If you find that your body is often stiff and rigid after a period of sitting down, you may be suffering from rheumatoid arthritis. Thankfully, this sensation can quickly dissipate once you get your body moving again, loosening up all of your stubbornly firm extremities.
Whole body pain
Some forms of arthritis affect the entire body, resulting in a constant throbbing that stretches from the tip of your toes all the way up to your neck. The most common cause of this sensation is rheumatoid arthritis, a systemic disease that can cause pain in your joints, muscles, and tissues.
Loss of appetite
Having a reduced appetite can be an early indicator of rheumatoid arthritis, with your body too focused on battling the condition to urge you to eat. This reduction of food intake is usually accompanied by other symptoms, including aching joints, tiredness, and/or fevers.
If you can hear your joints grating, it’s time to visit your doctor. The noise itself isn’t a cause of concern, but it is a key indicator of arthritis. The rough ends of the bone create the uncomfortable sensation as the joints move, creating the sound of bone-on-bone grinding.
A constant ache
Some forms of arthritis come and go, whereas others constantly plague your every waking moment. No amount of stretching, resting, or exercise seems to alleviate the pain, with the area in question constantly inflamed. If this is the case, it’s best to seek medical advice.
Pain in a joint that was previously injured
Post-traumatic arthritis affects areas of the body that have previously experienced trauma. It usually develops very swiftly after the injury takes place – as opposed to typical arthritis that can take years to form. If a recent injury has healed – but it’s still giving you pain, it’s best to visit your doctor.
One of the most common symptoms of hip osteoarthritis is pain in the groin area. The pain may feel as though it moves, shifting from your groin, your thigh, your buttocks, or your knee. The pain may develop slowly, though it can significantly worsen over time.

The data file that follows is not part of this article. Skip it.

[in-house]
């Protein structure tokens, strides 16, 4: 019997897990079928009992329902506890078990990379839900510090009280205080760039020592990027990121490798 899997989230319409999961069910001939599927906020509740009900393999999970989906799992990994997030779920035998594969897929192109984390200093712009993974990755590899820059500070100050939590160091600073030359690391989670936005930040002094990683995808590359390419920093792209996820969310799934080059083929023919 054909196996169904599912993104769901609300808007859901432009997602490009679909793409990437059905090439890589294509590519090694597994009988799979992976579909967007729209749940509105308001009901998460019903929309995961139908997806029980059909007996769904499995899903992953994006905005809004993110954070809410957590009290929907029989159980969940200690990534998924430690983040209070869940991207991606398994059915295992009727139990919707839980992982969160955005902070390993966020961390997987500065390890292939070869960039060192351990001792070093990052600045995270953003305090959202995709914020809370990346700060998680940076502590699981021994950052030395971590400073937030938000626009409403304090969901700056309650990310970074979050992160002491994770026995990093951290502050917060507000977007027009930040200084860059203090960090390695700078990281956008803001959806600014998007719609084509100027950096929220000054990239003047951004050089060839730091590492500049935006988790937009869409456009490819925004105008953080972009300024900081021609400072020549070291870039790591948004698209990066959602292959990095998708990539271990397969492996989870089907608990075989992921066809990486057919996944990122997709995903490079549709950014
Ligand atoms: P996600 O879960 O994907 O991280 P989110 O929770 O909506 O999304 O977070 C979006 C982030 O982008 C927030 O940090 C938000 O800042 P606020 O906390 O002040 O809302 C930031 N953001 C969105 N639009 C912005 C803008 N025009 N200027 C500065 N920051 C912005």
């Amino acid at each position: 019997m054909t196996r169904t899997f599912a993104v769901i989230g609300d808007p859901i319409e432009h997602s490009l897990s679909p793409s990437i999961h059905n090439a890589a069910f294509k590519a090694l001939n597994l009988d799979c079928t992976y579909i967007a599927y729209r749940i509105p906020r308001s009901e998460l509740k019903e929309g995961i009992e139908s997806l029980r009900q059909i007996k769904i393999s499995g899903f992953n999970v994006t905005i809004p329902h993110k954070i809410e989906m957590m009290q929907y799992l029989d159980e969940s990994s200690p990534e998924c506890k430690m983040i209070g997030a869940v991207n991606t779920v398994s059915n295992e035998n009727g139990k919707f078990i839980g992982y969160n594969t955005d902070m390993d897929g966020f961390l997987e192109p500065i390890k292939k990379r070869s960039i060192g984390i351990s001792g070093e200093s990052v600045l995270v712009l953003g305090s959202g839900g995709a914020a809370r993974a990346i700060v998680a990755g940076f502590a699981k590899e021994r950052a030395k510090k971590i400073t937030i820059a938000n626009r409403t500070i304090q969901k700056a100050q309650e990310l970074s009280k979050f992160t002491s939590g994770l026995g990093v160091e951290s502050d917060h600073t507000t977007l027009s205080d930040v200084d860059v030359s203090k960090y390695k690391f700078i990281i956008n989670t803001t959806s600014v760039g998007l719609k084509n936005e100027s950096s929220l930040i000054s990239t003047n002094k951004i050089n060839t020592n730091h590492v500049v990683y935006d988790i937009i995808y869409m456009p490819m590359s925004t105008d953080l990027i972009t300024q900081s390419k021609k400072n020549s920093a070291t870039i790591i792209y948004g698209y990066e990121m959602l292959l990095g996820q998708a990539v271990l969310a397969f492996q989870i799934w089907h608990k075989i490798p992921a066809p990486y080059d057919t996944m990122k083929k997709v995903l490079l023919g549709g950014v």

Stiffness in your hands and/or feet
Arthritis can significantly affect your smaller joints. In severe cases, you may find that you’re unable to fully bend your fingers or form a fist, accompanied by a dull, burning sensation. Like other joint issues, the severity of the stiffness is usually worsened in the mornings or after a period of inactivity.
Being unable to move your body like you were once able to is an alarming experience. Often, arthritis can be behind the reduced level of flexibility – with your joints too inflamed to twist effectively. Ironically, this can lead to the arthritis worsening, with the inactivity causing your joints to seize up.
Swelling in your fingers
Swollen fingers are a key symptom of arthritis. You may also notice little lumps and bumps around your knuckles – your body’s way of attempting to protect the delicate area. Early signs of arthritis can occur in just one or two fingers, often around the middle or the base of the bone.
Lower back pain
That frequent back pain you experience may not be from overdoing it during your workout – it can be a symptom of osteoarthritis of the spine. This affects the lower back area, with the cartilage between the joints slowly breaking down, resulting in pain and inflammation.
Changes to your fingernails
A little known side effect of psoriatic arthritis is how it affects your fingernails. As many as 80% of people who suffer from the condition noted a change – with the effects differing for each person. The changes can manifest as depressions in the nail plate, the nail bed thickening, or the nails becoming discolored.
Rheumatoid arthritis doesn’t just affect your joints – it can also affect your eye health. The very same autoantibodies that attack your joints and cause discomfort can also can target your eyes, resulting in a reduction in normal tear production, thus creating uncomfortable, dry eyes.